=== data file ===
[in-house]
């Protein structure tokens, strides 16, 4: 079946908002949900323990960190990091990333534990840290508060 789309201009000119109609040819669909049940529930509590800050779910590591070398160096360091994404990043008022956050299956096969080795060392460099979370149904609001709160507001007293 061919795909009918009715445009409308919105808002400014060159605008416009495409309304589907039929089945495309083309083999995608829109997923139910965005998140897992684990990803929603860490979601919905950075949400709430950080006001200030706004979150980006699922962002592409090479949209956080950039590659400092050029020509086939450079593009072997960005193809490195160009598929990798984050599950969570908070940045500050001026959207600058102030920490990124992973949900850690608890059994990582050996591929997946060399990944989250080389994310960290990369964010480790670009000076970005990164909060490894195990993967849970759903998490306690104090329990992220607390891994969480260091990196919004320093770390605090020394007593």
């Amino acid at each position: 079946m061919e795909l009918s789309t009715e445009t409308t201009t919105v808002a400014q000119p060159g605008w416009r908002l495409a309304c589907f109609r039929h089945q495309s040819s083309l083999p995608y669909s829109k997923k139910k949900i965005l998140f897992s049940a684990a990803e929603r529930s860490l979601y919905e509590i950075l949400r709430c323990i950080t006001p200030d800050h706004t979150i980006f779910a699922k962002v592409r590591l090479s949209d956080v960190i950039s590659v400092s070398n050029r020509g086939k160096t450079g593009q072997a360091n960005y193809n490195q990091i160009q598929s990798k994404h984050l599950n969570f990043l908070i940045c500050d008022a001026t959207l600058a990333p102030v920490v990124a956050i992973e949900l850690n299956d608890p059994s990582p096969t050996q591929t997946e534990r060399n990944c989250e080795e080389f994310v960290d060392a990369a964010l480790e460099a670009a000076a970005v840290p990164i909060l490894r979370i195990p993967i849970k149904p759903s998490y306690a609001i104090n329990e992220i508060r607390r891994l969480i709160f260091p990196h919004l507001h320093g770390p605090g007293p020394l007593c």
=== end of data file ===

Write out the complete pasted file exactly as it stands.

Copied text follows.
[in-house]
């Protein structure tokens, strides 16, 4: 079946908002949900323990960190990091990333534990840290508060 789309201009000119109609040819669909049940529930509590800050779910590591070398160096360091994404990043008022956050299956096969080795060392460099979370149904609001709160507001007293 061919795909009918009715445009409308919105808002400014060159605008416009495409309304589907039929089945495309083309083999995608829109997923139910965005998140897992684990990803929603860490979601919905950075949400709430950080006001200030706004979150980006699922962002592409090479949209956080950039590659400092050029020509086939450079593009072997960005193809490195160009598929990798984050599950969570908070940045500050001026959207600058102030920490990124992973949900850690608890059994990582050996591929997946060399990944989250080389994310960290990369964010480790670009000076970005990164909060490894195990993967849970759903998490306690104090329990992220607390891994969480260091990196919004320093770390605090020394007593």
């Amino acid at each position: 079946m061919e795909l009918s789309t009715e445009t409308t201009t919105v808002a400014q000119p060159g605008w416009r908002l495409a309304c589907f109609r039929h089945q495309s040819s083309l083999p995608y669909s829109k997923k139910k949900i965005l998140f897992s049940a684990a990803e929603r529930s860490l979601y919905e509590i950075l949400r709430c323990i950080t006001p200030d800050h706004t979150i980006f779910a699922k962002v592409r590591l090479s949209d956080v960190i950039s590659v400092s070398n050029r020509g086939k160096t450079g593009q072997a360091n960005y193809n490195q990091i160009q598929s990798k994404h984050l599950n969570f990043l908070i940045c500050d008022a001026t959207l600058a990333p102030v920490v990124a956050i992973e949900l850690n299956d608890p059994s990582p096969t050996q591929t997946e534990r060399n990944c989250e080795e080389f994310v960290d060392a990369a964010l480790e460099a670009a000076a970005v840290p990164i909060l490894r979370i195990p993967i849970k149904p759903s998490y306690a609001i104090n329990e992220i508060r607390r891994l969480i709160f260091p990196h919004l507001h320093g770390p605090g007293p020394l007593c």